As people were locked in their homes, cooking became far more popular, with companies such as Amazon Fresh able to capitalize on demands for last minute grocery shopping. A study commissioned by the Food Standards Agency in the UK found that many households experienced changes to their patterns of food behavior, including a rise in home-cooking, food sharing and increased attention on diet and safe food preparation.

6. It is estimated that around 159,000 restaurants closed directly after the pandemic 

According to the Washington Post (which uses data from the Business Employment Dynamics), the total number of closures in 2020 was 159,000. In the second quarter of 2020 alone, as government restrictions kicked into high gear, BED statistics indicate that more than 72,500 food and drink establishments closed, more than three times the quarterly average of about 20,300. Whilst this may not have impacted food safety specifically, it’s impact on the food service industry has been felt for years afterwards.

7. Restaurant workers were profoundly impacted by the pandemic

Nearly 60 percent of workers surveyed by the Restaurant Opportunities Center (ROC) reported being concerned about themselves or their loved ones contracting COVID-19 due to their exposure at work. They were also concerned about general measures of safeness that were put in place. Nearly a third of all workers shared that they had experienced the death of family or friends due to COVID-19 or suspected COVID-19. This number was even more alarming when looking at the responses of Black restaurant workers—over half experienced a death among their family or friends.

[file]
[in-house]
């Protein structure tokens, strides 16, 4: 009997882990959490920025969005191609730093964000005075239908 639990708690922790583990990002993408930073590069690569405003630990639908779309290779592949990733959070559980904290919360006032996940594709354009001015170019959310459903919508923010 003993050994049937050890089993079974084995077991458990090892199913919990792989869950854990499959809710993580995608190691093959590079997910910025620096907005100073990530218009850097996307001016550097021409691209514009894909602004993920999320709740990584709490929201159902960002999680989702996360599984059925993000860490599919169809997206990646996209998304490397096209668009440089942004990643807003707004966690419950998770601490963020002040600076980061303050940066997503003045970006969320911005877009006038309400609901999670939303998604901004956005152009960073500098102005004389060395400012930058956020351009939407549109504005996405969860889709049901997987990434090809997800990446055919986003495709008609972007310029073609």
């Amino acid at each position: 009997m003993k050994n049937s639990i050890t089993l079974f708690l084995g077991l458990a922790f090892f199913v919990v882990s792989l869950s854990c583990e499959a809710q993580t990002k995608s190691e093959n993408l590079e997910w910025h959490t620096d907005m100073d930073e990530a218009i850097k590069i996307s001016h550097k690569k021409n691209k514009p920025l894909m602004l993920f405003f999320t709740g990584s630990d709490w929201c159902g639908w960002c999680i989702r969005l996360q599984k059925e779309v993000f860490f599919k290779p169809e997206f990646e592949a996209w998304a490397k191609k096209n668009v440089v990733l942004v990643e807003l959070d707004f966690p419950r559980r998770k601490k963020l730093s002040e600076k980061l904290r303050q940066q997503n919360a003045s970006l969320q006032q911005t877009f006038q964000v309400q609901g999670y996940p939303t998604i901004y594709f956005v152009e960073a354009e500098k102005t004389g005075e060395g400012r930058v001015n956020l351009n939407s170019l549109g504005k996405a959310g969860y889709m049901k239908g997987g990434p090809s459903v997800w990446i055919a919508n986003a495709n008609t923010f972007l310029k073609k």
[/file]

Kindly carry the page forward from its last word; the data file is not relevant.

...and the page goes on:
8. Technology made a real difference

Technology solutions were embraced in restaurants like never before. From digital ordering through to robot servers, the industry was quick to take up a range of tech solutions to continue operating. Hans Mogeson from Boathouse Asian Eatery explained the use of robots  “We have been using Pudu robots. We have four in total and they have been great. They can bring food to the customer,” this made the whole experience safe as there is less chance of contamination. 

9. Consumers are more concerned about food safety

Now, more than ever, consumers have an understanding of food safety. They expect their food to be prepared safely and in safe environments. In response, the industry has embraced food safety solutions, such as Phenium’s AI system, which can help eliminate food safety incidents and outbreaks in the future. In the past food safety procedures have been tracked using antiquated pen and paper systems, but with the implementation of tech solutions, this can all be eliminated. An automated food safety system can checks all your food storage, handling and cleaning procedures.

10. Food safety is moving faster than ever before

From tech-enabled traceability and smarter tools to retail modernization and food safety culture, there are many updates in the world of food safety that can help bring more knowledge and understanding to consumers. Research from the Food Value Equation Survey by Deloitte Consulting LLP suggests that consumers want toxin-free food as well as more transparency from food producers and retailers about those and other food safety issues. As food service providers we can adopt many of these new technologies to bring a better experience to the consumer.